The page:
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Ex-Tax Academy head’s controversial acquittal on corruption charges revoked

Halya Coynash

The acquittal of Petro Melnyk, one of the 10 most dubious recent rulings, according to a study by Transparency International in Ukraine, has been revoked by the Kyiv Regional Court of Appeal, and a new court examination ordered, with a different panel of judges. 

The former dean of the National Tax University in Irpin (Kyiv oblast) was arrested in July 2013, allegedly while receiving a bribe of 120 thousand UAH.  He was placed under house arrest on Aug 1 that year, but escaped, after removing his electronic bracelet.  He was in hiding in the USA until April 1, 2014 when he was arrested at Boryspil Airport on his arrival from London.  He was then released on bail.

He was tried by the Irpin City Court, in the same town where Melnyk has business interests.  The trial dragged on for an entire year and ended in his acquittal on July 9, 2015, with the court finding that there was ‘not enough proof’ that the 120 thousand UAH he was alleged to have received was not a ‘donation’.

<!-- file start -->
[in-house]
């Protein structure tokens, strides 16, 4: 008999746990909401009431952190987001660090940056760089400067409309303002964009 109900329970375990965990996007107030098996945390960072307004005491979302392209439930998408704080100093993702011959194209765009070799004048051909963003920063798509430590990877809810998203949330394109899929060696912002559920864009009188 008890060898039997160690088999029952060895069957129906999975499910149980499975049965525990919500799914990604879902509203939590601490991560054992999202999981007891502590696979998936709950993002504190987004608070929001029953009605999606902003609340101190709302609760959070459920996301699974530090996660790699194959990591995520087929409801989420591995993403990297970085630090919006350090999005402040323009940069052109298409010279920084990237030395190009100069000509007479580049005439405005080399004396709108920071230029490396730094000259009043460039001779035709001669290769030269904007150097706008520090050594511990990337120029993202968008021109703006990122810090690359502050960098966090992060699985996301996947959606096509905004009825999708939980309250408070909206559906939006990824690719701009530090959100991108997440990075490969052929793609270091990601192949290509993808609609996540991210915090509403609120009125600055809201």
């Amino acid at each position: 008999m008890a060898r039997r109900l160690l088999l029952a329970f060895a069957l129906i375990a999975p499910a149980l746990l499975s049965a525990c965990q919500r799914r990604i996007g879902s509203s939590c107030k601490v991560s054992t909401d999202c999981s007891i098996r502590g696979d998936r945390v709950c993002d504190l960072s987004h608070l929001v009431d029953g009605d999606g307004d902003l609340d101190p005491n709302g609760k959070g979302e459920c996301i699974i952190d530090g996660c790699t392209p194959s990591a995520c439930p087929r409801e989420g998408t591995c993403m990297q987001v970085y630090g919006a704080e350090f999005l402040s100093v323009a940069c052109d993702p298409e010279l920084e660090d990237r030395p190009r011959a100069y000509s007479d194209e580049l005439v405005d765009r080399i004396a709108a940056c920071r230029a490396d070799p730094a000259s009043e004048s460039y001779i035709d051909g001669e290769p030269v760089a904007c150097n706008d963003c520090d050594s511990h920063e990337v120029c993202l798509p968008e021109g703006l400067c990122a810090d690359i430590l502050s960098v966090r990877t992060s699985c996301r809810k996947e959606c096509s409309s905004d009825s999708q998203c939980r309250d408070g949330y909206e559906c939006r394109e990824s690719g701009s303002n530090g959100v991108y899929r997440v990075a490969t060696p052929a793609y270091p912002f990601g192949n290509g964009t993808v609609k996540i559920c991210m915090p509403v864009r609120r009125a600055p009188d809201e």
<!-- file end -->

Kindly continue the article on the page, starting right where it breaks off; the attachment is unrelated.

Ukraine’s Justice Minister Pavlo Petrenko reacted to Melnyk’s acquittal by saying that it demonstrated that the judicial system was rotten to the core.  The prosecutor’s office immediately appealed the ruling and Melnyk was detained the next day.  He has been under house arrest ever since.

As reported, a recent study carried out by Transparency International Ukraine and the Internet publication ‘First Instance’ found that only one in five court rulings on corruption charges against high-ranking officials ends with the person convicted and imprisoned.  More often they get off with a fine or suspended sentence, and if they are sentenced to terms of imprisonment, most often get released early.  The anti-corruption researchers pointed out that in a number of cases, the defendant had been acquitted despite a considerable weight of proof of guilt. 

The research was based on an analysis of 100 court rulings passed over the last three months under Article 368 of the Criminal Code (gaining illegitimate gains).  

The analysts also found that the higher the bribes the officials took, the less likely were their chances of ending up behind bars.  The average bribe alleged to have been taken where the suspect was acquitted was 112 thousand UAH.  The average bribe where a person got a suspended sentence was 79 thousand.   Those who received a real term of imprisonment had, on average, paid 40 thousand UAH.

The nearly 50% who were convicted and fined all paid amounts which were suspiciously close to the amounts the person had taken as a bribe. 

Melnyk’s acquittal was fourth on the analysts’ ‘top 10’ of dubious court rulings.

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